Call your dog to you and hold a tasty treat in your left hand so that he can get into the habit of walking on your left side. Walk a short distance away and the dog will follow for another treat. Stop and treat. Change direction and call him as you walk 5 or 6 paces away in a different direction. When you stop the dog must stop. When the dog comes to you, he gets praise and a treat. Change direction and repeat. The dog must begin to watch your body and stop when you stop and by changing direction you remain the leader.
Do NOT use your left hand to try and help the dog by stopping him. That’s why we use a longer line for the dog to work it out for himself. The left hand is only ever used to guide a dog to the left side of the leader.
Spending 3 to 5 minutes doing Stop Start Change Direction (SSCD) is a better mental and physical work-out than going for a long walk. SSCD must be done in a calm manner; no jerking is needed. Keep calm and don’t rush the process.
There is no time limit to getting it right. Bear in mind that dogs do not understand man-made things and may see anything as a threat or a distraction. Remember, if you do not have control at the beginning of the walk you can never expect to take- or regain control once you are outside the property.
At the gate, you go first. The dog sits calmly while you check that the road is clear of traffic and it is safe to venture to the middle of the road where we do a few SSCD turns. Next, we walk down the middle of the road because there are no smells there and the dog can attend to the handler. Close to the sidewalk is the worse place to walk a dog because there are too many messages left by other dogs. The dog will constantly be pulling sideways to see who walked there.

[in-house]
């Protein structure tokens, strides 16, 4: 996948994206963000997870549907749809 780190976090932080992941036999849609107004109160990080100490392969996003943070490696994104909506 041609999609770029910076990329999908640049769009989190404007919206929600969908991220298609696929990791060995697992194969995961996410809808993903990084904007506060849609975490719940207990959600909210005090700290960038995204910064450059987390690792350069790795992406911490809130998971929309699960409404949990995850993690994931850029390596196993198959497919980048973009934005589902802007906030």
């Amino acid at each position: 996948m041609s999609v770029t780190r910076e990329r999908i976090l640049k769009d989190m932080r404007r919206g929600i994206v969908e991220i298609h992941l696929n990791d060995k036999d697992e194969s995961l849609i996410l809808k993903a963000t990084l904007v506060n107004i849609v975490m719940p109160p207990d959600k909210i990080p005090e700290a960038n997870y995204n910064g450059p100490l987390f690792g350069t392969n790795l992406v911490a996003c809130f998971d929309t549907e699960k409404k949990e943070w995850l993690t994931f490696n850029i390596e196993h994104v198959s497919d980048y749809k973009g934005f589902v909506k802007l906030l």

Do not have a destination in mind when doing a training walk. Think of it as spending time with your dog so that you can remind your dog that you make all the decisions. There is no time limit to getting it right, so take your time. Keep calm and don’t rush the process. This is a living, reasoning being we are dealing with here, not a household appliance!
Barking on the walk
If your dog starts to pull and bark when it sees something while out on the walk, he is trying to make the leadership decisions on the leash. You need to take calm and positive action. Stop, turn and walk away from what has interested your dog. Keep walking until the dog is calm enough to pay attention to you again. You can introduce some SSCD to remind him who makes the decisions. Then continue your walk or change and go in a different direction. A smart leader avoids a problem whenever practical and finishes any session with your dog doing what you want it to do, willingly and happily.
You cannot help your dog to confront his fears, e.g. the reason for the barking, if he still thinks he is the leader and you a subordinate. Only when the dog sees you as his leader and accepts his position in the pack, can you start to introduce your dog to these “fears,” little by little.
The same procedure as for the start must be followed on the return. Stop and sit at the gate. The leader goes first and the dog follows. Now is a good time for a hug, a drink of water and some games, “Tuggy” or “Find it” etc. and of course some treats as a reward for good behaviour.
For more on leadership see: janfennellthedoglistener.com